• Landslides triggered by the 12 May Dolakha earthquake are included in this data set for the first time. The area of landslides triggered by the Dolakha earthquake overlaps with the eastern end of the area affected by landslides in the Gorkha earthquake. In general, locations that suffered from high landslide intensities after the Dolakha earthquake also suffered from widespread landsliding in the Gorkha earthquake. These areas have suffered damaging levels of shaking in two successive large (Mw 7+) earthquakes, and must be viewed as having a very high risk of failure during the 2015 monsoon season.
  • There have been numerous reports of cracked ground in the affected areas. There is no single interpretation of cracks in slopes generated during earthquakes and how these cracks are likely to develop through the monsoon. We recommend establishing simple monitoring (distance measurements between stakes positioned across cracks), to establish if cracks are widening or if movement of the slope has ceased. Areas that exhibit continued or accelerating movement should be treated with extreme caution.

Full details are available on the EWF blog.

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30 June 2015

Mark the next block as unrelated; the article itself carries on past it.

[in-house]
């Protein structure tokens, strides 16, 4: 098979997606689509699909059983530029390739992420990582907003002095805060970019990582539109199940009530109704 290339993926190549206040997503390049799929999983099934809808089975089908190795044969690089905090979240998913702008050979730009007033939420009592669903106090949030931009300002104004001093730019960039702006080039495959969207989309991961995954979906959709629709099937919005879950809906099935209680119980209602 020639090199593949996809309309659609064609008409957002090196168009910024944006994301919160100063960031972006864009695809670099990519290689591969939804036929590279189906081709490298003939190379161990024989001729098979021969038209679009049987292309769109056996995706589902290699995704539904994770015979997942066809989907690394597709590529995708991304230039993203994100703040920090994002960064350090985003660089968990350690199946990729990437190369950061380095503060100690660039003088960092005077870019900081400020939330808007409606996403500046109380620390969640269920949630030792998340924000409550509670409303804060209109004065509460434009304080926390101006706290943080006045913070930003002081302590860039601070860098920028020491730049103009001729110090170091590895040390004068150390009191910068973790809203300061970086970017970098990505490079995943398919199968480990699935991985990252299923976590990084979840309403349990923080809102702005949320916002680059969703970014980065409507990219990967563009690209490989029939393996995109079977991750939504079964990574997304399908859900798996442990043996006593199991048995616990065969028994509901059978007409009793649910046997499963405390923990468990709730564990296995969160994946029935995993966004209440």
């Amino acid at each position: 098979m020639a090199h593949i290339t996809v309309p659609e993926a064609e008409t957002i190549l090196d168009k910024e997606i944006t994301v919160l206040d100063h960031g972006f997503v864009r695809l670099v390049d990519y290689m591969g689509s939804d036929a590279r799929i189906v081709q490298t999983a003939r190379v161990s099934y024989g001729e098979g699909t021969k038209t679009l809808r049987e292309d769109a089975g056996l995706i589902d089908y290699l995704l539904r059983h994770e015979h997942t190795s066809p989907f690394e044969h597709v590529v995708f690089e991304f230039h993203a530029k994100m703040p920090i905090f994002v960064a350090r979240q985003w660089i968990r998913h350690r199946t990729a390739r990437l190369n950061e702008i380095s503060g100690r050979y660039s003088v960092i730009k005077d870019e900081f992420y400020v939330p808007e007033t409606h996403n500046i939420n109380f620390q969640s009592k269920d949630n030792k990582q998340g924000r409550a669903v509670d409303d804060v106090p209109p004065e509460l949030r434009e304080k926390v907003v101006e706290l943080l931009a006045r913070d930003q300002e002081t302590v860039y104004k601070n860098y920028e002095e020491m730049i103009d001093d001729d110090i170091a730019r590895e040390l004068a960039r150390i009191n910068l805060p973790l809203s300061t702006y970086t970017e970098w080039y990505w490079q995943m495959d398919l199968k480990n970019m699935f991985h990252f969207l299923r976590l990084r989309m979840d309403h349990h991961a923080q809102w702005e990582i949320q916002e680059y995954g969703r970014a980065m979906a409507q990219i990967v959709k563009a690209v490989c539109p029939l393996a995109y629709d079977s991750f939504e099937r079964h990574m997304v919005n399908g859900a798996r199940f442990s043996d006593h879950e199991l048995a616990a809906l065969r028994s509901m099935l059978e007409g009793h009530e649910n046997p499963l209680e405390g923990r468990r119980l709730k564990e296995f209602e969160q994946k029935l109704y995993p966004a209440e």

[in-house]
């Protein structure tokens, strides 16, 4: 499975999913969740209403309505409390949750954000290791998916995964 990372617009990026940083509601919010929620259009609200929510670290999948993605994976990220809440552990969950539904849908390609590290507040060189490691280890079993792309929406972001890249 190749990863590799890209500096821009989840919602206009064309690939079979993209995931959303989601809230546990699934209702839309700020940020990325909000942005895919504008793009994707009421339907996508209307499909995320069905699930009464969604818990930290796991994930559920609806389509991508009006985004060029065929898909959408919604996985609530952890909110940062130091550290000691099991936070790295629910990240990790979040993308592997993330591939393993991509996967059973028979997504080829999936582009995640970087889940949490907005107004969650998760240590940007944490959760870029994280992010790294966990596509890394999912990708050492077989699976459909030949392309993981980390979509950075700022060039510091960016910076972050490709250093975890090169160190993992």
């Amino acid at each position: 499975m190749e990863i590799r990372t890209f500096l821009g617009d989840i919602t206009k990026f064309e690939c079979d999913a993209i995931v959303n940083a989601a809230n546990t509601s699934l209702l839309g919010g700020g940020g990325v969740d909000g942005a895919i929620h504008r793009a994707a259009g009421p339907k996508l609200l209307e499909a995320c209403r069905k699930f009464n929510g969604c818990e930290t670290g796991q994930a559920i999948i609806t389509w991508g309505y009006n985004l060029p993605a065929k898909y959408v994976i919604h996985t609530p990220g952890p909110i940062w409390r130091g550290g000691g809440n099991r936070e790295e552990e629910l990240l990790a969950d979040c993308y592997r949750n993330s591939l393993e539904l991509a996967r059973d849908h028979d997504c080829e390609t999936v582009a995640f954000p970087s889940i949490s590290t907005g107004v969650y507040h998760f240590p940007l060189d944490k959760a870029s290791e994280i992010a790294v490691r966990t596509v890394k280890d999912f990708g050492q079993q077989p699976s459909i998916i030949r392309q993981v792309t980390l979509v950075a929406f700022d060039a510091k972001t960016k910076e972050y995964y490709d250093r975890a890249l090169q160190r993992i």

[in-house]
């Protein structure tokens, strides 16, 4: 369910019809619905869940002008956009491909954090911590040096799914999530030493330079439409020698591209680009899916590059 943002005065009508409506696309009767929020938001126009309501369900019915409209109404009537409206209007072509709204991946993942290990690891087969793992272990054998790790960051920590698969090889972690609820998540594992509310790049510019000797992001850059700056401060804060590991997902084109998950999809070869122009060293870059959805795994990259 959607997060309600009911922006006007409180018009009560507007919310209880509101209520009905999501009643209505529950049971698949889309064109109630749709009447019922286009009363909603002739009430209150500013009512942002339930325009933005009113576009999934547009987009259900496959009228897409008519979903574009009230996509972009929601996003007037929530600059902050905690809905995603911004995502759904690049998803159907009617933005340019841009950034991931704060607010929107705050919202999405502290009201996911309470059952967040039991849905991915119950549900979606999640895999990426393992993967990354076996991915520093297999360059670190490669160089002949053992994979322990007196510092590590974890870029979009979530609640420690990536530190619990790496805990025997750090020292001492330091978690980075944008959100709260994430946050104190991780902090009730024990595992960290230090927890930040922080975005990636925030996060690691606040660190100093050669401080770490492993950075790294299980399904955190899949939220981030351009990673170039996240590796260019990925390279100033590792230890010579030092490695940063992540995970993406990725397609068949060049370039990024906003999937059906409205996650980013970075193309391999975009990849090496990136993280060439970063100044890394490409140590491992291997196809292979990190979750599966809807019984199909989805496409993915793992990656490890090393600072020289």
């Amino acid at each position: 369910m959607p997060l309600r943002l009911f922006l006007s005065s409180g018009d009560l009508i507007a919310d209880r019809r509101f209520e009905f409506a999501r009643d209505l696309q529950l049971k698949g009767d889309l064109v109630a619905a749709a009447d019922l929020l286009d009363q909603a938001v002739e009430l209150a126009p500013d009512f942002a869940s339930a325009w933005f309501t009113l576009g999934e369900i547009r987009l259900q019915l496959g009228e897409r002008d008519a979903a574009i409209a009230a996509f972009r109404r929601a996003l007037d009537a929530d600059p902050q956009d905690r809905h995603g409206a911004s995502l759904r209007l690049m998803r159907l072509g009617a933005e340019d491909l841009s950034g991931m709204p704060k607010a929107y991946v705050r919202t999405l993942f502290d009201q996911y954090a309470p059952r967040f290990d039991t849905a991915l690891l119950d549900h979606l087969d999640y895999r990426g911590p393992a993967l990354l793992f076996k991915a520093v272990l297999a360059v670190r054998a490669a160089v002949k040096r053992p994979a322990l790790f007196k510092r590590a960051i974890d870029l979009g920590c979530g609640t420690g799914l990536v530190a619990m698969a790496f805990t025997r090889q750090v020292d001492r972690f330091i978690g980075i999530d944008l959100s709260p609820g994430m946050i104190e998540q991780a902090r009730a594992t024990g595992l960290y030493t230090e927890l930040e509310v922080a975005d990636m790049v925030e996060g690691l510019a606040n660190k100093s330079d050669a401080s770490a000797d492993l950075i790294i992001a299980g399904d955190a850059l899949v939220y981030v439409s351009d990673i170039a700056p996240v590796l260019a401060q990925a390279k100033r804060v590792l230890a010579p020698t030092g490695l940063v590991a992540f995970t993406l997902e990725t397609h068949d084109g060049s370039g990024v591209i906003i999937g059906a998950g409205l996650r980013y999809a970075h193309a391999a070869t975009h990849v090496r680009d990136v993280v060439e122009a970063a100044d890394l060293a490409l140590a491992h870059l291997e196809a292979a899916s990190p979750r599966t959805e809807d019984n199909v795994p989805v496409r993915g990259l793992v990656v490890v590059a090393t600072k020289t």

Araniko Highway in Nepal: landslide problems in the monsoon

The Araniko Highway in Nepal

The Araniko Highway is the main road that links Nepal with Tibet and China, heading initially eastwards from the Kathmandu Valley and then turning north into stunningly beautiful landscape:-

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This road is of crucial importance to Nepal as it carries a very large amount of goods from China.  However, even before the earthquake this was a very landslide prone section of road, and indeed it was closed for much of last summer by the Sunkoshi landslide.  But in particular the 20 km or so of road leading up to the border is to all intents and purposes dominated by landslides.

Unfortunately this area was hit very hard by the earthquakes of May and June 2015, and landslides proved to be a major problem.  The EWF blog has a map of the mapped earthquake-induced landslide density from the earthquake – the Araniko Highway is marked on the map to the northeast of Kathmandu:-

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The Araniko Highway must have been a terrible place during the earthquakes, as some of the images that have emerged indicate: